On July 1, 2005, the Food and Drug Administration (“FDA”) issued its highest level warning regarding health risks associated with Guidant Implantable Defibrillators. In addition to this warning, which applied to three recalled models, an additional alert was issued as to numerous other models manufactured by the company. The reason for this high level warning was that failure of a defibrillator, whose purpose is to shock an irregularly beating heart back to proper rhythm, can result in death.

On June 17, 2005, approximately two weeks before the FDA health alert, Guidant recalled nearly 50,000 of it’s cardiac defibrillators because of defects which lead to serious injury and death among patients who had the implanted devices. The company acknowledged that the devices had failed on at least 45 different occasions. Approximately one week later, Guidant extended the recall and issued a second safety advisory wherein doctors were directed to stop using additional models of it’s cardiac defibrillator because of malfunctions caused by defective wiring. According to the manufacturer this defect could cause the device to short circuit and fail to operate. The two warnings related to the following defective Guidant Implantable Cardiac Devices (“ICDS”):

Prizm 2 DR
Contak Renewal
Contak Renewal 2
Ventak Prizm AVT
Vitality AVT
Renewal 3 AVT
Renewal 4 AVT ICDS

Finally, on July 18, 2005, Guidant Corp. announced that nearly 28,000 of its pacemakers were potentially dangerous and may need to be replaced. The company admitted that it was aware of 69 failures among these pacemakers, all manufactured between 1997 and 2000. The problem with these devices involve a degraded sealing component that can allow excessive moisture to enter the devices.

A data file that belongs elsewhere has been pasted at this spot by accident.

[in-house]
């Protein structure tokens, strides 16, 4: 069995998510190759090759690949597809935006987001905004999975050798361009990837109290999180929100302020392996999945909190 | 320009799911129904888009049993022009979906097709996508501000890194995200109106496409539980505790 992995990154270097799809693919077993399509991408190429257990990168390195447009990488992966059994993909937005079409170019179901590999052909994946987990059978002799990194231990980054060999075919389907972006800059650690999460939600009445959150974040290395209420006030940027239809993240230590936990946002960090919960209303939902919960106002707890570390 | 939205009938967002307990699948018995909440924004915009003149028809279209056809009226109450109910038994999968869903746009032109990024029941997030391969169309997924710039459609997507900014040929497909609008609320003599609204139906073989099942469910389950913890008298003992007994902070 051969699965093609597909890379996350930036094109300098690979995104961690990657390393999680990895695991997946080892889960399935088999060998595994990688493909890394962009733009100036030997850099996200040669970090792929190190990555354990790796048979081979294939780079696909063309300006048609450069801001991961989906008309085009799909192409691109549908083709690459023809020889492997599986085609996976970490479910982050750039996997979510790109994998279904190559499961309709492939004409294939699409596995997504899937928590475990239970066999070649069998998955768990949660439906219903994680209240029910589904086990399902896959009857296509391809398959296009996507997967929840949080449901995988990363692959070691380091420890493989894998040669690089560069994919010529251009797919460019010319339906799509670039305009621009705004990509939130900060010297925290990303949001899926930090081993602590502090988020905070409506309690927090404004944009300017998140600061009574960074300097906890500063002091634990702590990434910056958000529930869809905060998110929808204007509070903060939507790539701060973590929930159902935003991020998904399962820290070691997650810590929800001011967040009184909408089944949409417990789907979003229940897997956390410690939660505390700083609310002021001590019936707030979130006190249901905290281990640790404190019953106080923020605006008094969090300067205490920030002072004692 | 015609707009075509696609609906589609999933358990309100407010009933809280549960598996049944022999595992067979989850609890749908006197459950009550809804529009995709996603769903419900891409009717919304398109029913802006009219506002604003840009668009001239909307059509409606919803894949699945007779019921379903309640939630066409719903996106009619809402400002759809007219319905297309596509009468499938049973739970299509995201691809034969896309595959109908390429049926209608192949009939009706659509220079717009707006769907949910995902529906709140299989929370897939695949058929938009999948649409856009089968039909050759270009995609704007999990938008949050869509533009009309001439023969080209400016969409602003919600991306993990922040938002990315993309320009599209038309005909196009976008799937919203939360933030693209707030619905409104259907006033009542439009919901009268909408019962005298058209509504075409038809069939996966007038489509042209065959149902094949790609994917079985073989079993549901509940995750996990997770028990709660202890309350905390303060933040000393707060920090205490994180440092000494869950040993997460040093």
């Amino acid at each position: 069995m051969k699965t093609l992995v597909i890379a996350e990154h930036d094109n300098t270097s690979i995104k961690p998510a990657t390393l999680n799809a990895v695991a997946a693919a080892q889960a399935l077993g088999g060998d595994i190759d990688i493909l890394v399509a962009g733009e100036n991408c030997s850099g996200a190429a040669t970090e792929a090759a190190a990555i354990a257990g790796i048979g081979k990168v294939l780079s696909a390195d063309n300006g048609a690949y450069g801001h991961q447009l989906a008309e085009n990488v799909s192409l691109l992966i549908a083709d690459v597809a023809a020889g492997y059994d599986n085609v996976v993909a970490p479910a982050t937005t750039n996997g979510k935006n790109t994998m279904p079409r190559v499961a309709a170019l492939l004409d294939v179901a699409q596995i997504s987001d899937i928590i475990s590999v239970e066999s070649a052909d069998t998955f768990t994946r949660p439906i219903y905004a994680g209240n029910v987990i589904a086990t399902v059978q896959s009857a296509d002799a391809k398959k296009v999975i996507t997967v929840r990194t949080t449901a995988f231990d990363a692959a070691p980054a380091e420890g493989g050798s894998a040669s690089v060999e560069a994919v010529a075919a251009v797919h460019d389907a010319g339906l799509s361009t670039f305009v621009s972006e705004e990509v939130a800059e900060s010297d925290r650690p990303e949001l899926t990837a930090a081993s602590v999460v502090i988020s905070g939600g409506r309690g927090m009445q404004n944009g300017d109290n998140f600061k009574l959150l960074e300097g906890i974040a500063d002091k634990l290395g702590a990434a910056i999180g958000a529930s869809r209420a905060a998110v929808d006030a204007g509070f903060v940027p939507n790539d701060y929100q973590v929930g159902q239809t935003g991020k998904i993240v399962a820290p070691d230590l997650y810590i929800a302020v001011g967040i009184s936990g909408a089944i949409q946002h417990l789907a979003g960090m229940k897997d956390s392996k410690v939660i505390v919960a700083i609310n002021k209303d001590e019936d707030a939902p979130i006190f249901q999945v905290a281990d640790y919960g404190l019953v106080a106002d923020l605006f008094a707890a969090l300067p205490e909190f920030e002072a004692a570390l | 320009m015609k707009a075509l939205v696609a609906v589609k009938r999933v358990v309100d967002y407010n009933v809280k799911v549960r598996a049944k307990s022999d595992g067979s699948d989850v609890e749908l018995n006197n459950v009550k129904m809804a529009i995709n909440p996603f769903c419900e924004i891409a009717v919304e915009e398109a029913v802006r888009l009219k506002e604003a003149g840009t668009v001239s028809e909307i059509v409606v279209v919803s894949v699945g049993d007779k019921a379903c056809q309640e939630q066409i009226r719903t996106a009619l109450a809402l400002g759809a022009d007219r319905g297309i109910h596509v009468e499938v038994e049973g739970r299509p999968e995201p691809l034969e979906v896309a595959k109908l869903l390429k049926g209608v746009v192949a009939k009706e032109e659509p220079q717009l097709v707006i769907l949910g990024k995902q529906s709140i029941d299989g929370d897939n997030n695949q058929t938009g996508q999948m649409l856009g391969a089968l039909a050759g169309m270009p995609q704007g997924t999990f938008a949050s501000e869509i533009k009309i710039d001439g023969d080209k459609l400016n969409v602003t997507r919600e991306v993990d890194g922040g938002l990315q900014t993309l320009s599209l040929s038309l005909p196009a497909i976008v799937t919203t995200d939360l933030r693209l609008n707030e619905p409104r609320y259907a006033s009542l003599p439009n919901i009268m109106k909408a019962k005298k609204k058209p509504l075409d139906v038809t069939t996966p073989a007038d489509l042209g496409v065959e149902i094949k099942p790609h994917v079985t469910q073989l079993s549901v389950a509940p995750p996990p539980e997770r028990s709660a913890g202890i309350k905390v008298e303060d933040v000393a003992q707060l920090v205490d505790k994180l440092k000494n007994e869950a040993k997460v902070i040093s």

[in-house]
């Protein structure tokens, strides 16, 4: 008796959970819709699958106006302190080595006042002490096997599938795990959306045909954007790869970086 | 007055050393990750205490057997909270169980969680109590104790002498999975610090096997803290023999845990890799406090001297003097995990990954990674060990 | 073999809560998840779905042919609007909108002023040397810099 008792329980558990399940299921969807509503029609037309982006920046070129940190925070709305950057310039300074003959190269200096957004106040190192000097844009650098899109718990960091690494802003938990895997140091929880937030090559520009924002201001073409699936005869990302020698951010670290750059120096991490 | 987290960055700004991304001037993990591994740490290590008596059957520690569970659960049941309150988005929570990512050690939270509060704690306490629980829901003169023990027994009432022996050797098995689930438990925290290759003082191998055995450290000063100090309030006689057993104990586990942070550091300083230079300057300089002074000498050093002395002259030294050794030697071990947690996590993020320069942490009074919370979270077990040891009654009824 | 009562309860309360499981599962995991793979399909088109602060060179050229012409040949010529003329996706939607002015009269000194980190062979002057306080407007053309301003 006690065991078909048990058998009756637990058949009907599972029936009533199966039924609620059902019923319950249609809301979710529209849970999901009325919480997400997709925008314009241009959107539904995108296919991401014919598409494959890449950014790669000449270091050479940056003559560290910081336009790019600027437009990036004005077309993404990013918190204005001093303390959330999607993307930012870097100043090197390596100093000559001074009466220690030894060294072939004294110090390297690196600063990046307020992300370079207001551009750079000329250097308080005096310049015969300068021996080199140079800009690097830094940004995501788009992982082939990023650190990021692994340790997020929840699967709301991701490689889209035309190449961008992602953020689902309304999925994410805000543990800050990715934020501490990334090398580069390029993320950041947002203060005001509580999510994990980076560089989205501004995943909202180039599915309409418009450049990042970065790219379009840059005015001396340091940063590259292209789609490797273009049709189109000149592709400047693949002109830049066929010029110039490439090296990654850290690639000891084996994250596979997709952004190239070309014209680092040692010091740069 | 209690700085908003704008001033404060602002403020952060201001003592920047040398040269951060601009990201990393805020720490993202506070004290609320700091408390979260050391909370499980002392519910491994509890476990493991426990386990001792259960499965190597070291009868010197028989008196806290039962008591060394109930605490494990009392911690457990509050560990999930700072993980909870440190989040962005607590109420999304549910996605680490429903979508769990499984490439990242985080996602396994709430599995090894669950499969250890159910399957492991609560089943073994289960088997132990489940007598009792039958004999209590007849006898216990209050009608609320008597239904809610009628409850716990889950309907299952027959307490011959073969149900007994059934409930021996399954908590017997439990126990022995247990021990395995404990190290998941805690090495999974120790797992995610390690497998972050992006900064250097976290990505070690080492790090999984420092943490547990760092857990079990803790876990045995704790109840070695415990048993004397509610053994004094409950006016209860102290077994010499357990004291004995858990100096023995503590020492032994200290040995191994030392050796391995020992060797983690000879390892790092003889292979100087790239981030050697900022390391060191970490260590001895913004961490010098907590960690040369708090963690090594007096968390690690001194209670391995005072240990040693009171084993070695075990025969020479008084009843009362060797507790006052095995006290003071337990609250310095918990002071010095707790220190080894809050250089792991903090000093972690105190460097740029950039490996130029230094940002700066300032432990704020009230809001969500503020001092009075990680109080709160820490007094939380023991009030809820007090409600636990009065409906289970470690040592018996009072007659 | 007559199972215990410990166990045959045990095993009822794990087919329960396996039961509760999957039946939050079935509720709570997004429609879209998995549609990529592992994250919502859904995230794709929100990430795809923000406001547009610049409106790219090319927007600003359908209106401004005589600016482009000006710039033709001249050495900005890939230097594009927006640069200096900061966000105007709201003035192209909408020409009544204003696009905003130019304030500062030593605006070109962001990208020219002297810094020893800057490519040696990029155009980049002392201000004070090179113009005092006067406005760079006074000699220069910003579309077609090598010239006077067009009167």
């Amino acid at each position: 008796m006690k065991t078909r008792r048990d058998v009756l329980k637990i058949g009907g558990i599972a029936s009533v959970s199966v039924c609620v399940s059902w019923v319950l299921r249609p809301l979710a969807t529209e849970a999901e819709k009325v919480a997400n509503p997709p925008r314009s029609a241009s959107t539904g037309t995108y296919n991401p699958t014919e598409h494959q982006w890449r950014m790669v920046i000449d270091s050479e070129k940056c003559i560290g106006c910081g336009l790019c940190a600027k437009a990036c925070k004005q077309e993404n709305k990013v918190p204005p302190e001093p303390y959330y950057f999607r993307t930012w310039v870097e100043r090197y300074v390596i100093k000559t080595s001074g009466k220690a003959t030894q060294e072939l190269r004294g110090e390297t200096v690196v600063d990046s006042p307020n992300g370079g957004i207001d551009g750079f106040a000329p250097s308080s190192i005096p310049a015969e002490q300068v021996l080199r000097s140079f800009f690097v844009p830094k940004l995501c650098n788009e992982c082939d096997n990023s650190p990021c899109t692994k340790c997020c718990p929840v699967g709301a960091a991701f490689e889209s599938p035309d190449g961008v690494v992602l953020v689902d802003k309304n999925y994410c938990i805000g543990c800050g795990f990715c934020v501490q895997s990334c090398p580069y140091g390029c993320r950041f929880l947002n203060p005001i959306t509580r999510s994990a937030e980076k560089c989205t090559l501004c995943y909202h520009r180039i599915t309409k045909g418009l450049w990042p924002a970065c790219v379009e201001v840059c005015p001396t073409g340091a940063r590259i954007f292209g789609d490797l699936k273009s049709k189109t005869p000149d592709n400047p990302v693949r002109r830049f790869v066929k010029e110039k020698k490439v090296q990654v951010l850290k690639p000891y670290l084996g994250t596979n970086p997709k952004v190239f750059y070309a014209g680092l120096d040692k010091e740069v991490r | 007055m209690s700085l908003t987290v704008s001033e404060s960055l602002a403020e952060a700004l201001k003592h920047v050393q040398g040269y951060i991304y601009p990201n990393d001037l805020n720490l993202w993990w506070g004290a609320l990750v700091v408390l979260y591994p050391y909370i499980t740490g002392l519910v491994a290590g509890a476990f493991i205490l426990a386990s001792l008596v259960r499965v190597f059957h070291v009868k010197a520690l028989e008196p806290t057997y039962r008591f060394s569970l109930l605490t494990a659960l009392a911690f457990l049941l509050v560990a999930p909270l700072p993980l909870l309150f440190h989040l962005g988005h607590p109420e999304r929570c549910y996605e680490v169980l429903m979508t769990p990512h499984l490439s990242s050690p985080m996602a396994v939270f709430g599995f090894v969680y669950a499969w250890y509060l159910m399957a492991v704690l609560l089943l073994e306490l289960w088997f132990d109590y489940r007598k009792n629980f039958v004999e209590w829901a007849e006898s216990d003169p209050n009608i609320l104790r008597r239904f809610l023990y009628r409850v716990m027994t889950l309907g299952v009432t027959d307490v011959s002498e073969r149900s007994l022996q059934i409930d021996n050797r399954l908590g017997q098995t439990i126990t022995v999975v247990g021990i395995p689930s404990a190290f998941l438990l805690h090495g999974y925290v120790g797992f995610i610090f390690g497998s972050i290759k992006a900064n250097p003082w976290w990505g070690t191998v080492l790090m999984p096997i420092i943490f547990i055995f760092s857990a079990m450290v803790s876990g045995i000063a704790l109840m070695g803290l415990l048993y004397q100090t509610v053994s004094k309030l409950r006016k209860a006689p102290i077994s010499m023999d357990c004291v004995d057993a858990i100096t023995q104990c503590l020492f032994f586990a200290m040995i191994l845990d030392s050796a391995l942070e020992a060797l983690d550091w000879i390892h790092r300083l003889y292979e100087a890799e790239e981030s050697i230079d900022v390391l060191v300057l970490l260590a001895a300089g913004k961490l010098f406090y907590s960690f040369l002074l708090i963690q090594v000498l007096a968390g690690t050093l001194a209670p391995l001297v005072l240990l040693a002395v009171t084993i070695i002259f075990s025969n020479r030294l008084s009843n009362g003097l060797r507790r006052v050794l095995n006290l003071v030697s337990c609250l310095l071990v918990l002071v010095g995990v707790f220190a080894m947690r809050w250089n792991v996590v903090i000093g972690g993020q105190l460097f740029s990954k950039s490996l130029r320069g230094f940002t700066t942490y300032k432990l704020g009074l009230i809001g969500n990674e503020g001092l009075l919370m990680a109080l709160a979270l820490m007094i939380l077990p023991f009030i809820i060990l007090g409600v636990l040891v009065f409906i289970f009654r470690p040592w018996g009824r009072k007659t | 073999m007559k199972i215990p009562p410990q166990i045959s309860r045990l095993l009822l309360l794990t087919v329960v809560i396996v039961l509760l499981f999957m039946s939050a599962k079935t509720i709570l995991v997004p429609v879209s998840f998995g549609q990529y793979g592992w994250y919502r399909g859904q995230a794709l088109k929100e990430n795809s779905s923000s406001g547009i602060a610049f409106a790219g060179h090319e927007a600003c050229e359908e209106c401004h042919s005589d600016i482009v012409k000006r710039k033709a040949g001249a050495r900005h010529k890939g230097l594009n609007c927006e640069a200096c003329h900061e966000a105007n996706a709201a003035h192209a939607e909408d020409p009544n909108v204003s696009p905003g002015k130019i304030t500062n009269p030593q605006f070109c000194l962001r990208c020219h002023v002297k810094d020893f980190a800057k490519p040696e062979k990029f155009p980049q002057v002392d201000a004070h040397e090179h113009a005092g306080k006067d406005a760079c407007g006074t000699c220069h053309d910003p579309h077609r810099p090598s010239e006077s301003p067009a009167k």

Clearly, there has been a recent flurry of activity regarding Guidant Corp. defibrillators. Yet the public should not be deceived into believing that these announcements reflect newly discovered information by the company. GUIDANT FAILED TO INFORM DOCTORS OR PATIENTS FOR NEARLY THREE YEARS THAT CERTAIN ICDS IT MANUFACTURED HAD A DEFECT WHICH COULD NECESSITATE THOUSANDS OF PATIENTS TO UNDERGO INVASIVE SURGICAL PROCEDURES TO REMOVE AND REPLACE THE UNITS.

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Oshman & Mirisola, LLP is handling legal claims against Guidant involving its manufacture and sale of defective Implantable Cardiac Devices. If you have been affected by one of these units, please call us or complete the accompanying questionairre for a free case evaluation.

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